Rabbi Abraham Skorka of Buenos Aires and Pope Francis embrace after visiting the Western Wall in Jerusalem May 26, 2014. CNS photo/Paul Haring

Study examines Catholic views of Jews

  • March 3, 2022

Dr. John Cappucci strove to present over 2,000 years of history in Catholic-Jewish relations in under 75 minutes during a Feb. 24 webinar called “The Church and the Jews: A Complete 180.”

The principal and vice chancellor of Assumption University in Windsor, Ont. was the special guest lecturer of the monthly Roman Roadhouse speaker series organized by the Springbank Catholic Family of Parishes in the Diocese of London.

Beyond this event delivering a platform for Cappucci — also an associate professor and the Stephen A. Jarislowsky Chair in Religion and Conflict at Assumption — to demonstrate his scholarly expertise, it provided him an opportunity to promote a new research study he began in February.

This new project called “Old Tensions or New Relations: Canadian Catholic Views of Judaism” is the academic’s bid to gain a firm understanding about how constituents of a Catholic diocese currently feel about Jews and Judaism. He will collect data until June via an online survey.

“This question really has not been explored, particularly in a Canadian context,” Cappucci told The Catholic Register in an interview.

“The genesis of this study (was) to discover what the so-called average Catholic feels about Judaism and Jews.”

Each 18 and older Catholic of any rite who resides in the Diocese of London is invited to participate in the anonymous survey hosted on the Qualtrics platform. Many of the over 50 individuals who tuned into Cappucci’s seminar are eligible to participate. A direct link to the survey was shared in the Zoom chat.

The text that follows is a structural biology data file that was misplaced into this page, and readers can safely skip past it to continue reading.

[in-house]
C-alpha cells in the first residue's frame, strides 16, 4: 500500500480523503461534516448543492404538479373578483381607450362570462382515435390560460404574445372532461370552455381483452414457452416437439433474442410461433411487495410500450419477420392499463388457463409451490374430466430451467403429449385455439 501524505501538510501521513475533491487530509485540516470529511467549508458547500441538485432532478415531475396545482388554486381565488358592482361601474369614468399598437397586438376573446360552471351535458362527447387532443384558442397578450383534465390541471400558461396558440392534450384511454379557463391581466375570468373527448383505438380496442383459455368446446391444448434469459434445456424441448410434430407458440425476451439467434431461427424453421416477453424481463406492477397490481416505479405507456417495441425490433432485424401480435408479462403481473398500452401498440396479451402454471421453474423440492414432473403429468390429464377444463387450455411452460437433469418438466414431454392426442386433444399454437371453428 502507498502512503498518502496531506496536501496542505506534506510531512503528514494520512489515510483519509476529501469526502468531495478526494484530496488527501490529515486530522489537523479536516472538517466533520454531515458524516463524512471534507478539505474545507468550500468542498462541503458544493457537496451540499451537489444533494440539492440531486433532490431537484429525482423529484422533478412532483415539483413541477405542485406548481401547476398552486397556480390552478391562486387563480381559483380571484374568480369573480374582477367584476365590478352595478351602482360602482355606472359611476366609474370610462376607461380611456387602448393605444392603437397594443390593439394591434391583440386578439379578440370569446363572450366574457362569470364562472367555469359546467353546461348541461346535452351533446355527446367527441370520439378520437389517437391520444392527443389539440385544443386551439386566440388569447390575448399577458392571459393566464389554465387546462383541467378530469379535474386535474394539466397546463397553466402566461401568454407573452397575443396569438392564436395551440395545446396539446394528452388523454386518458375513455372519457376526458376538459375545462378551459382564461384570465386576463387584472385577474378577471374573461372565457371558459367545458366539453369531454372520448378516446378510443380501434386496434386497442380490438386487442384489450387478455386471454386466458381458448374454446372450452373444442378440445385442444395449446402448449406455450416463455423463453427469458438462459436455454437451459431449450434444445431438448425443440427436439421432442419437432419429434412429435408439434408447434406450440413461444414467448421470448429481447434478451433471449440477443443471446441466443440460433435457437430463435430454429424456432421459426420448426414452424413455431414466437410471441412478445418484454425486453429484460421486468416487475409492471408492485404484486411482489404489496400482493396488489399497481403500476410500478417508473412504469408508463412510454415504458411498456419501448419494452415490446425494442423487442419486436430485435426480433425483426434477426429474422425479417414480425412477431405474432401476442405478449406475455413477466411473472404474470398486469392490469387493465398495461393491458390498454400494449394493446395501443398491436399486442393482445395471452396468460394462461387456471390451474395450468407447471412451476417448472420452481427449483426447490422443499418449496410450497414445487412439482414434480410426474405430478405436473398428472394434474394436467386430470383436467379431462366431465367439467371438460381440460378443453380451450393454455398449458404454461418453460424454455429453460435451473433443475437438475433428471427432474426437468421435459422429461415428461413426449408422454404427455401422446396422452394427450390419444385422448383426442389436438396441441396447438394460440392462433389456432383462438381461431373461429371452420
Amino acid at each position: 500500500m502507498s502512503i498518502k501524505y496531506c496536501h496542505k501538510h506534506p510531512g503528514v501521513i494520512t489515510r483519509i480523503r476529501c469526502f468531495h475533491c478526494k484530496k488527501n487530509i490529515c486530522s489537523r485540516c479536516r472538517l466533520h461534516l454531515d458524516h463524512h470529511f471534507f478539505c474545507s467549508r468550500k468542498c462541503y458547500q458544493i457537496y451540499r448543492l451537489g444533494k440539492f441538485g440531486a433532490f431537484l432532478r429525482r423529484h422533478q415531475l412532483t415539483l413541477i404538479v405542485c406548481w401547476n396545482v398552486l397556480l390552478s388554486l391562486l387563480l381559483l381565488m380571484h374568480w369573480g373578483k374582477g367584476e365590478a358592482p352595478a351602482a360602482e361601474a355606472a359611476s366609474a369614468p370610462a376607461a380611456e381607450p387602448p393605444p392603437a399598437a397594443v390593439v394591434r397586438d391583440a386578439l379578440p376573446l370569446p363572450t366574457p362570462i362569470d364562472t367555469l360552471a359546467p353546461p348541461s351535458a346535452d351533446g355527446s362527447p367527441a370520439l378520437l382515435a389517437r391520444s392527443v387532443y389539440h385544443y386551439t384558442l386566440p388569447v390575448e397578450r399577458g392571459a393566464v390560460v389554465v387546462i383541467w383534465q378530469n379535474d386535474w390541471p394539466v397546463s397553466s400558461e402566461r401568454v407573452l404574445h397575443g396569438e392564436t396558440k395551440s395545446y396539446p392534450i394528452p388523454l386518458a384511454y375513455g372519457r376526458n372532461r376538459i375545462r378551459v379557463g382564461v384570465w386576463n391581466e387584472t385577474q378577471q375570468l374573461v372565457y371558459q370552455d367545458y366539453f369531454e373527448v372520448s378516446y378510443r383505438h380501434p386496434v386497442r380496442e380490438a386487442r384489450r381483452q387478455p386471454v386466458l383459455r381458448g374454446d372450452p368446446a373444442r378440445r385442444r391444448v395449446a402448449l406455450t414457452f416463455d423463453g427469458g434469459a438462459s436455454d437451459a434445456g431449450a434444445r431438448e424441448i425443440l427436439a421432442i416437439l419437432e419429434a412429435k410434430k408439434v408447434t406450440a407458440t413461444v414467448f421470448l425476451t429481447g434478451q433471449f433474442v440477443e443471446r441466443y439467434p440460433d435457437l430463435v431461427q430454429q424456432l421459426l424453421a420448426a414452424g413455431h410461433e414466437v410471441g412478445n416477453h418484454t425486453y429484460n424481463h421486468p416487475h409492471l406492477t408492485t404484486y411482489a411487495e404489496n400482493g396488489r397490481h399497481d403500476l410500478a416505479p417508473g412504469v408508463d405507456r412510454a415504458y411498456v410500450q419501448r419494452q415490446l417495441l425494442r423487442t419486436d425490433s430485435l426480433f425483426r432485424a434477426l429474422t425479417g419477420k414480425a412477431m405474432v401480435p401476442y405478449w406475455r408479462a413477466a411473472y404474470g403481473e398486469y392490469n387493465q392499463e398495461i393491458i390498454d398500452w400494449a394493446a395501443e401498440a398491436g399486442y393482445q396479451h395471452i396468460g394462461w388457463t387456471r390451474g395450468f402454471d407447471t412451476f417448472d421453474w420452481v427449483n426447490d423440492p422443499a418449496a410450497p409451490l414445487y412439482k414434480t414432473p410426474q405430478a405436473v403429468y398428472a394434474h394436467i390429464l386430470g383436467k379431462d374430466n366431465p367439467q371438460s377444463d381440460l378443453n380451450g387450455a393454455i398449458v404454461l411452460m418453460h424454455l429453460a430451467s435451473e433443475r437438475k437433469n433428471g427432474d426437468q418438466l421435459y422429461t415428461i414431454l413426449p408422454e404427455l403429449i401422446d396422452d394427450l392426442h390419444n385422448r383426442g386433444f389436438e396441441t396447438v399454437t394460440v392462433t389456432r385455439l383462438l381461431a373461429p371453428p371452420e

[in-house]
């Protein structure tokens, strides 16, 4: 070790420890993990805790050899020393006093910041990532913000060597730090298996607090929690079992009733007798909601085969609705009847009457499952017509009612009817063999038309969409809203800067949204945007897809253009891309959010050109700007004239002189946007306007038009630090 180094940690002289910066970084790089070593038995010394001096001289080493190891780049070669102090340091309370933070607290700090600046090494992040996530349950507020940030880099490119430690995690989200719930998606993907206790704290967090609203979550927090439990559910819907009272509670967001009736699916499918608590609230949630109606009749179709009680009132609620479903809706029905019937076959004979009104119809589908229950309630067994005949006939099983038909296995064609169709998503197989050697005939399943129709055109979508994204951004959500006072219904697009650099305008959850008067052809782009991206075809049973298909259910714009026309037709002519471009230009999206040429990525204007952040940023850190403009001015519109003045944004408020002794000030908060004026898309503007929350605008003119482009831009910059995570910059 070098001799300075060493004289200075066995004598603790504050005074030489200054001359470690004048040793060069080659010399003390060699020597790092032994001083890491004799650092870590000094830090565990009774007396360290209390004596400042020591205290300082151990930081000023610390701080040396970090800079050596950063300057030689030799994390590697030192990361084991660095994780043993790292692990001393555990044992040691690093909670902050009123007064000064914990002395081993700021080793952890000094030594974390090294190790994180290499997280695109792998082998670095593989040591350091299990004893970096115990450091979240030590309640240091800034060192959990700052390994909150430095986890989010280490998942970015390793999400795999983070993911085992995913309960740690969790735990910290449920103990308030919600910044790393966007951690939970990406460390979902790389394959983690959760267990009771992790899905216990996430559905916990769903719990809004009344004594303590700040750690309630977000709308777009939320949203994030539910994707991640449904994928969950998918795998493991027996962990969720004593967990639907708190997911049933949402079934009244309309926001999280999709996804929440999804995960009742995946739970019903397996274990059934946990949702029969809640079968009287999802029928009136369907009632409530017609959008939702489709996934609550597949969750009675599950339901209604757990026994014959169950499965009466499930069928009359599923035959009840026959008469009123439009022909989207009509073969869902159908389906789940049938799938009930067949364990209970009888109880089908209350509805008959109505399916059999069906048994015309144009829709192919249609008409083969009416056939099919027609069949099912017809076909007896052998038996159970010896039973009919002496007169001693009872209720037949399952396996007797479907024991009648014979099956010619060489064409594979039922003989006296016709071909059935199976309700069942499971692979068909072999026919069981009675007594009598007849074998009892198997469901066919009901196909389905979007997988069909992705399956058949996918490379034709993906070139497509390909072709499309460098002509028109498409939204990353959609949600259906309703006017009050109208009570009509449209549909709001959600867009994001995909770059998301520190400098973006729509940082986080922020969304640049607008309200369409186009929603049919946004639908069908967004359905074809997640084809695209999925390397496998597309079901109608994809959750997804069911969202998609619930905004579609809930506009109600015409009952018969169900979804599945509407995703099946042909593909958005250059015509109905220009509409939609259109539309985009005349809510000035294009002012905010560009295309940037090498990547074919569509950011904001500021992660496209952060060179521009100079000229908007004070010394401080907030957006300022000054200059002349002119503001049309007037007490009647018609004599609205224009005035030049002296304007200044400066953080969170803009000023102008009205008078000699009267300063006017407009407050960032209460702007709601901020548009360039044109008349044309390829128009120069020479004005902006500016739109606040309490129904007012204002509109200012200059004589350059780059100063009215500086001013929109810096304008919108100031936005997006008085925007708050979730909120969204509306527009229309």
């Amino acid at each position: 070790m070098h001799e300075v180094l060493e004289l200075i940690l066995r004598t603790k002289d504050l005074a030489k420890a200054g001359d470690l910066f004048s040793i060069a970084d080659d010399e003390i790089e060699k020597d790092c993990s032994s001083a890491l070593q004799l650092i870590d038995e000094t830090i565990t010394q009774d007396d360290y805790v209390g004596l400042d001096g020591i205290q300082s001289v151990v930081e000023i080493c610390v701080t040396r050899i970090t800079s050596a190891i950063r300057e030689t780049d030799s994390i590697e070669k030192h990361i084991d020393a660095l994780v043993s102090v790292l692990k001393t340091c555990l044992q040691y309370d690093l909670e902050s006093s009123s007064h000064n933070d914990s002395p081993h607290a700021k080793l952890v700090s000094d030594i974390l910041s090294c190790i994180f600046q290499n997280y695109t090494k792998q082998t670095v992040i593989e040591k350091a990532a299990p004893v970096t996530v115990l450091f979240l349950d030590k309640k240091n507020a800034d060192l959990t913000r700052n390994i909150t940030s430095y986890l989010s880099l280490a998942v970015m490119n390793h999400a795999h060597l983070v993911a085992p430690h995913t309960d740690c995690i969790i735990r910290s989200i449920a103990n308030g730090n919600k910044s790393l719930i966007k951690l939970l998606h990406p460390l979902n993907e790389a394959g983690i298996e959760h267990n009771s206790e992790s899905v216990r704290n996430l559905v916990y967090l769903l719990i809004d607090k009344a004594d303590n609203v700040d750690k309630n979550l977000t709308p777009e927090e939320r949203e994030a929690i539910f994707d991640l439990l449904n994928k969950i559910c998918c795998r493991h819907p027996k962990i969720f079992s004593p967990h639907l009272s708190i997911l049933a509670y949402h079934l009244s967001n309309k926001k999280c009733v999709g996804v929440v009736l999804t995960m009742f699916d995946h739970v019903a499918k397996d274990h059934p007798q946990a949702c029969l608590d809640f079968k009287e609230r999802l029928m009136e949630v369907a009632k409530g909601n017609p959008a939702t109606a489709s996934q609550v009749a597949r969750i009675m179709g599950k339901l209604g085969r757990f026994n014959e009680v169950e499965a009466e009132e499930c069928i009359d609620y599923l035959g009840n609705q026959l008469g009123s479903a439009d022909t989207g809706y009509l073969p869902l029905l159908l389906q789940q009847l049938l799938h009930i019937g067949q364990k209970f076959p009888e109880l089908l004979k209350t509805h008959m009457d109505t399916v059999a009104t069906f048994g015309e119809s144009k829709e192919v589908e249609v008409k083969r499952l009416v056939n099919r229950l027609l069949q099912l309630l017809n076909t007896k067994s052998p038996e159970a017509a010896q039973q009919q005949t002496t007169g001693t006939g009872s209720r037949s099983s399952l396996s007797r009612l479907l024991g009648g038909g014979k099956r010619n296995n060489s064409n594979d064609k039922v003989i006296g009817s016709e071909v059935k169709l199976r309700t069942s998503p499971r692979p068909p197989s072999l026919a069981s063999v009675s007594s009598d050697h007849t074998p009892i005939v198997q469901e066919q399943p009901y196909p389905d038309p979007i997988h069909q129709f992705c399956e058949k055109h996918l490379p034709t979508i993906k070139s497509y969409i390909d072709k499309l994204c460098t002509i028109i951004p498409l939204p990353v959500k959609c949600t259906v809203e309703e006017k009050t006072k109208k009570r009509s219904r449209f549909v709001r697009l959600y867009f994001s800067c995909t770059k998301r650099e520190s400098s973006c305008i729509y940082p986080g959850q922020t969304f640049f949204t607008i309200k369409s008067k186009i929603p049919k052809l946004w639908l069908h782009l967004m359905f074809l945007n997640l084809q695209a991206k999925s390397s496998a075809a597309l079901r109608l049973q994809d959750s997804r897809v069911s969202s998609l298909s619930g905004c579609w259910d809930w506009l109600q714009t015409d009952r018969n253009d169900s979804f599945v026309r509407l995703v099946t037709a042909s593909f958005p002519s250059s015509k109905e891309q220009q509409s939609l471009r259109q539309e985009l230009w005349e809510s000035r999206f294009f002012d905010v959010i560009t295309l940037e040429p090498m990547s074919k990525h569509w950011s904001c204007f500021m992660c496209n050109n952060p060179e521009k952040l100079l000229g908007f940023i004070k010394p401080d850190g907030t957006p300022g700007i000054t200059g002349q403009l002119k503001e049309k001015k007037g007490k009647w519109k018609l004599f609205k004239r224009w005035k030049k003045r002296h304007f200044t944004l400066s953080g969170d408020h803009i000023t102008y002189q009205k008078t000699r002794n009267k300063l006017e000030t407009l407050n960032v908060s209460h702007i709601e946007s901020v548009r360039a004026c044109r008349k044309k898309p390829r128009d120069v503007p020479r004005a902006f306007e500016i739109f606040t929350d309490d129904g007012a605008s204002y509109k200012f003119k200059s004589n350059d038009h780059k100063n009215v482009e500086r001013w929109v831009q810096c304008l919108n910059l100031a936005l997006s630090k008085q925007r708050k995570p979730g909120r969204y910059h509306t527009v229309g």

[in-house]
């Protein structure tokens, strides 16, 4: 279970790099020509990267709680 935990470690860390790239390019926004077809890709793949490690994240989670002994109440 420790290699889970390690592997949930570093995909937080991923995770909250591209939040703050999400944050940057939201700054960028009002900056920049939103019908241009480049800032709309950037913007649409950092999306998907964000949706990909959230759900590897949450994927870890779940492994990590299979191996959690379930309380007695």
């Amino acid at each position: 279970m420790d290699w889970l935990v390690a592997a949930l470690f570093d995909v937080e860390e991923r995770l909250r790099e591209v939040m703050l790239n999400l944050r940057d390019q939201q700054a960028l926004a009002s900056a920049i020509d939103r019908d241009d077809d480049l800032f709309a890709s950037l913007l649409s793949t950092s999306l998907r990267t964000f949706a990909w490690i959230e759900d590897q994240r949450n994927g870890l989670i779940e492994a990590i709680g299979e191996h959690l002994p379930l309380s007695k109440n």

This study is being launched in the 60th anniversary year of Vatican II opening in Rome. Cappucci’s favourite document from the three-year council is Nostra Aetate, proclaimed by Pope Paul VI on Oct. 28, 1965.

“It is a watershed in Catholic-Jewish relations,” Cappucci said during the webinar. “It is a very short document that basically rejected all the ideas the Church held about the Jews. The charge of deicide, the charge of blaming them for crucifixion, the charge of supersession — in other words that God cut His covenant with the Jews and is now favouring Christians. It also said Catholics must reject all forms of anti-Semitism.

“It is a document I hold close to my own heart. It has motivated me in my research and also my administrative work when I work with the Jewish community in Windsor.”

Nostra Aetate also alludes to the “spiritual patrimony” between Christians and Jews, and the Muslim faith, too, as Abraham is considered an example of faith for all three religions. “Old Tensions or New Relations: Canadian Catholic Views of Judaism” represents a full-circle moment for Cappucci’s research career as completing a Christian-perspective study complements his previous work about Judaism and Islam.

Webinar attendees learned about many highs and lows in the Catholic-Jewish relationship.

Modern positive moments, from Cappucci’s perspective, included Pope John Paul II’s historic visit to a Jewish synagogue in 1986 where he called the world’s Jews as “our elder brothers” and Pope Francis’ visits to Israel and Auschwitz.

Negative events or periods in Catholic-Jewish affairs outlined by Cappucci include the original charges of deicide and supersession, Jewish persecution during the Crusades and the Vatican concordat with fascist powers while Jews were targeted by these regimes.

Cappucci is examining closely two variables he thinks will influence how people answer the survey.

“They are the individual political party [the participant] affiliates within Canada, and the second is their essential religious orientation within Catholicism. In the survey, participants will be asked to share how they identify as Catholic, all the way from nominal to progressive to moderate to traditional and so on.”

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